Although Welles always dreamed of being a fire-fighter like his dad, he went to college instead and got a job helping people make money on investments. He was at work on September 11th behind a desk at the World Trade Center when the disaster hit. He was on the 104th floor! Because of all of the things his dad had taught him as a boy, Welles knew what to do to help get everyone to safety. He pulled out his bandana and used it as a face mask to breathe in the smoky building. Then he started helping people get out of the building. He went down several floors, directing people to the stairwells, telling them to help each other to leave the building. He urged the ones who weren’t hurt to help the ones who were. At one point, he carried a young woman down several floors until someone else could help her get out. He kept going back up stairs, helping people get to the stairwells and get to the bottom of the building and outside. He exited and went back inside at least 3 times to help the trapped victims get to safety.
That day, Welles saved at least 18 people’s lives using his unofficial training and his heart. Most of his co-workers got out and went home. Welles stayed to save others. One blogger named Cassy Fiano wrote, “Welles Crowther was an investment banker, not a firefighter or a police officer. He could have easily just exited the building and got himself to safety with no shame whatsoever. Instead, he found the courage to go above and beyond what was required of him, helping many people out of the tower and saving countless lives.” Granted, others didn’t have his training either, so they may not have been able to help. Welles knew what to do and was there when it happened.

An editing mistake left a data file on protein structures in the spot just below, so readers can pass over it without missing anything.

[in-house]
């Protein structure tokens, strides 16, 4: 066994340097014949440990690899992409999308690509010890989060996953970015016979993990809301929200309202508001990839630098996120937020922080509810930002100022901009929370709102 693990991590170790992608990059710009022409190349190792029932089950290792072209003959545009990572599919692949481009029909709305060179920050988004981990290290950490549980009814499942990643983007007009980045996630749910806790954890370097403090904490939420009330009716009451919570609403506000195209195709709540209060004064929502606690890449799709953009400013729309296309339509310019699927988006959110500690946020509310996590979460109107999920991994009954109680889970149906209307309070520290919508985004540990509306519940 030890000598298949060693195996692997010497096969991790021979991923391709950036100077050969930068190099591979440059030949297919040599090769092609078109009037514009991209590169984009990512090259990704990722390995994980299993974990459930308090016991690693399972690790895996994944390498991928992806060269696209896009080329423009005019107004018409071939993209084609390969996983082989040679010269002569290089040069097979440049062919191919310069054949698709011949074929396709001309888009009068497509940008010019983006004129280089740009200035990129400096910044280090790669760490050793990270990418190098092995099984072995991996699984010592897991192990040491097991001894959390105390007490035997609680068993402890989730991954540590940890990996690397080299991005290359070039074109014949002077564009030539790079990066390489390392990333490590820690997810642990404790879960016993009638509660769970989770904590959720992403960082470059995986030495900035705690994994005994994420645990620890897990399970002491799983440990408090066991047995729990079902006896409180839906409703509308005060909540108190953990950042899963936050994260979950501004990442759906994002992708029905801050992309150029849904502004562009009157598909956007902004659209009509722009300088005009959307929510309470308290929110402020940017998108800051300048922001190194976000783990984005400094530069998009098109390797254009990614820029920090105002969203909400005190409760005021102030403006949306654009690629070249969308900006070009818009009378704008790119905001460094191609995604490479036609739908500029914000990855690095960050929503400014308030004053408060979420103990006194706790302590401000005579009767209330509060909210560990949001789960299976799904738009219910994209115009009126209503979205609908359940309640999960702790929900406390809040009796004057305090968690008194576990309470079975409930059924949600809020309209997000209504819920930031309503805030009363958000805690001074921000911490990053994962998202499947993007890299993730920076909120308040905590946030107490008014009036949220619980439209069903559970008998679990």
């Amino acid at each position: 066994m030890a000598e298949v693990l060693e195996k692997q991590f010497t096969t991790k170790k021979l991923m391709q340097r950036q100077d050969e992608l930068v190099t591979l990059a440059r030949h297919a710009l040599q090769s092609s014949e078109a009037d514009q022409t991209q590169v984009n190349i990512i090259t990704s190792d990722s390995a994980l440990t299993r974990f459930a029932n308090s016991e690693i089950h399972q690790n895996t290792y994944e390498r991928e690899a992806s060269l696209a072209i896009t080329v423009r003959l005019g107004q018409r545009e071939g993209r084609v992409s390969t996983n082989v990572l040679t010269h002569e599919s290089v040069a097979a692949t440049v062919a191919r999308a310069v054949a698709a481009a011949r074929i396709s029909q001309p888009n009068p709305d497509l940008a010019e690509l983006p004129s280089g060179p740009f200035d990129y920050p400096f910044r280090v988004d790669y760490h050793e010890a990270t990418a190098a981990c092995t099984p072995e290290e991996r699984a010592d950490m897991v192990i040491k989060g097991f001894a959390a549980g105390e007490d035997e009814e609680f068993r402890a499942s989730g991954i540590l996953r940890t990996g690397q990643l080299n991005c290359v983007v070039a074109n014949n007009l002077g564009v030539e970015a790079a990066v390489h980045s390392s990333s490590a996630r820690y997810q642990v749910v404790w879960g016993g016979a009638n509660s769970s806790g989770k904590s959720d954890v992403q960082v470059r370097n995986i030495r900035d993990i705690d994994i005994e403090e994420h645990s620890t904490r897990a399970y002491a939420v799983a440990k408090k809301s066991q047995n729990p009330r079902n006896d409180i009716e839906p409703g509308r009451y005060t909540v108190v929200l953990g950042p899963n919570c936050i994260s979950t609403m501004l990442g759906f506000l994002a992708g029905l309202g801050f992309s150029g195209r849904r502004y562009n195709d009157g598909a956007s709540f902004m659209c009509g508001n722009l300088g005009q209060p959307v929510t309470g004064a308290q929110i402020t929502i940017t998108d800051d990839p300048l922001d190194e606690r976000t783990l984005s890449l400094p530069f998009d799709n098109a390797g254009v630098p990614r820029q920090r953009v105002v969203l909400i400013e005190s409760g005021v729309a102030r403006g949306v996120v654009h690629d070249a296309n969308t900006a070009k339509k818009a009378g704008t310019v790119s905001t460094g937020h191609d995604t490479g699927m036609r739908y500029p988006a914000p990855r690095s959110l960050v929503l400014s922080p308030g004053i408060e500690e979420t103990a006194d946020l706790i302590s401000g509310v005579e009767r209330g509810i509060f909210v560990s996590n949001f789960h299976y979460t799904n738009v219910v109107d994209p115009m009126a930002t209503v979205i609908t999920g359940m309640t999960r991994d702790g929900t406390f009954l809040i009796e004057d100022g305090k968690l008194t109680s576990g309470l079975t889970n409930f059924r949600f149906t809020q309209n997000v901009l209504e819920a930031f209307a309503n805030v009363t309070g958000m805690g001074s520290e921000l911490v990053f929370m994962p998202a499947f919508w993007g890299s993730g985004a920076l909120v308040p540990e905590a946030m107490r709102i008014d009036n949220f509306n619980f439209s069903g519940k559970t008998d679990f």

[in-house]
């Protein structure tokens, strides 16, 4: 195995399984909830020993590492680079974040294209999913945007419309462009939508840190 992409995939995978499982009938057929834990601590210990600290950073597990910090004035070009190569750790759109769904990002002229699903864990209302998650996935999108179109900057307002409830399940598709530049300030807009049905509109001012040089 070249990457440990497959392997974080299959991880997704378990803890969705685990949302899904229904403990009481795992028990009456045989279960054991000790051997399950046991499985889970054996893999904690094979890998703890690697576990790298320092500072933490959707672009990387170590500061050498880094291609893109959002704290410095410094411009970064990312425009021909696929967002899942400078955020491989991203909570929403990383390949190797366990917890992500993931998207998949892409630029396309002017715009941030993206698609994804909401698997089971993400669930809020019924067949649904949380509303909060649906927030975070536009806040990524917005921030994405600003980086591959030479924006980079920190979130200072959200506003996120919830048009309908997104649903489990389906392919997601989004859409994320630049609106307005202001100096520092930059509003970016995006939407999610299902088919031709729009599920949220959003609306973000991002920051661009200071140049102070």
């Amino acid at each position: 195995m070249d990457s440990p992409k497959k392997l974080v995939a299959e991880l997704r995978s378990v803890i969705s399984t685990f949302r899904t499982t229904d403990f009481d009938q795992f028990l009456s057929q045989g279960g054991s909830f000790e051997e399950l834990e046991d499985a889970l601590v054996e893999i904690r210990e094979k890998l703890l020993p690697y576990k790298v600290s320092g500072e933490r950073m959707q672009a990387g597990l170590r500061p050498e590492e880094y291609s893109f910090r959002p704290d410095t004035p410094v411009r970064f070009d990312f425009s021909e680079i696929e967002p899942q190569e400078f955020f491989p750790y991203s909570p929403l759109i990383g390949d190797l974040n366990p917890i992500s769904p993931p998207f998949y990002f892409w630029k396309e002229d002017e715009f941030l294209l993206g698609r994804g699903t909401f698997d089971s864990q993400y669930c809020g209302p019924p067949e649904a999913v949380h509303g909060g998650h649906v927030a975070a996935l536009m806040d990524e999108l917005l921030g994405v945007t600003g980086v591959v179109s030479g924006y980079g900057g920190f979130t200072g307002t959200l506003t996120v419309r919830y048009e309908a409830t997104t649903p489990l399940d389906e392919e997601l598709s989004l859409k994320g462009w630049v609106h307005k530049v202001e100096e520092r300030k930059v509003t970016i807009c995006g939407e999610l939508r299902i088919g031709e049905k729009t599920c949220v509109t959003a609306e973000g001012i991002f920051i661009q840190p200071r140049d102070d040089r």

I like this story because it shows that even things people learn when they are young can come in handy. And, as one of the 18 he saved said, "If he hadn't come back, I wouldn't have made it. People can live 100 years and not have the compassion, the wherewithal to do what he did." His courage and compassion, combined with the skills his dad taught him made him a hero. Granted, he didn’t save thousands, or even hundreds, just 18 people. But those people and their families will always be glad he saved them.
Sometimes the things we learn from our childhoods help us to be able to help others.